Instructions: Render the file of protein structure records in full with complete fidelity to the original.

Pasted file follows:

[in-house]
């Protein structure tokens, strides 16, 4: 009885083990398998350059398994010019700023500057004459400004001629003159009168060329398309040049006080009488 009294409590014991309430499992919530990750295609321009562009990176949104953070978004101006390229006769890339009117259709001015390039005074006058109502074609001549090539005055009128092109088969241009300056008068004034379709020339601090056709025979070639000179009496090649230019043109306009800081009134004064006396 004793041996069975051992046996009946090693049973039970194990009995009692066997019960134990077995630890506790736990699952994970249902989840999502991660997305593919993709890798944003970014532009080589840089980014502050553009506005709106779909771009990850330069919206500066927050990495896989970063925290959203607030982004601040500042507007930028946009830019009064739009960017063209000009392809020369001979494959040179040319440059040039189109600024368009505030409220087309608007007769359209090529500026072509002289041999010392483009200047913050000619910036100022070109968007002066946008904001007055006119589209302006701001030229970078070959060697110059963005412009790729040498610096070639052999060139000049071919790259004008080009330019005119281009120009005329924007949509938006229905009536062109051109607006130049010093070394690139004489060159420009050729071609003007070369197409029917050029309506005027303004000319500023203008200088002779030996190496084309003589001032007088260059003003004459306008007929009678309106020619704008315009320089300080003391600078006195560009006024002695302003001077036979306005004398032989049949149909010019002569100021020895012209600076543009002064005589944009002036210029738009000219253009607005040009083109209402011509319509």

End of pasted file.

[in-house]
């Protein structure tokens, strides 16, 4: 009885083990398998350059398994010019700023500057004459400004001629003159009168060329398309040049006080009488 009294409590014991309430499992919530990750295609321009562009990176949104953070978004101006390229006769890339009117259709001015390039005074006058109502074609001549090539005055009128092109088969241009300056008068004034379709020339601090056709025979070639000179009496090649230019043109306009800081009134004064006396 004793041996069975051992046996009946090693049973039970194990009995009692066997019960134990077995630890506790736990699952994970249902989840999502991660997305593919993709890798944003970014532009080589840089980014502050553009506005709106779909771009990850330069919206500066927050990495896989970063925290959203607030982004601040500042507007930028946009830019009064739009960017063209000009392809020369001979494959040179040319440059040039189109600024368009505030409220087309608007007769359209090529500026072509002289041999010392483009200047913050000619910036100022070109968007002066946008904001007055006119589209302006701001030229970078070959060697110059963005412009790729040498610096070639052999060139000049071919790259004008080009330019005119281009120009005329924007949509938006229905009536062109051109607006130049010093070394690139004489060159420009050729071609003007070369197409029917050029309506005027303004000319500023203008200088002779030996190496084309003589001032007088260059003003004459306008007929009678309106020619704008315009320089300080003391600078006195560009006024002695302003001077036979306005004398032989049949149909010019002569100021020895012209600076543009002064005589944009002036210029738009000219253009607005040009083109209402011509319509």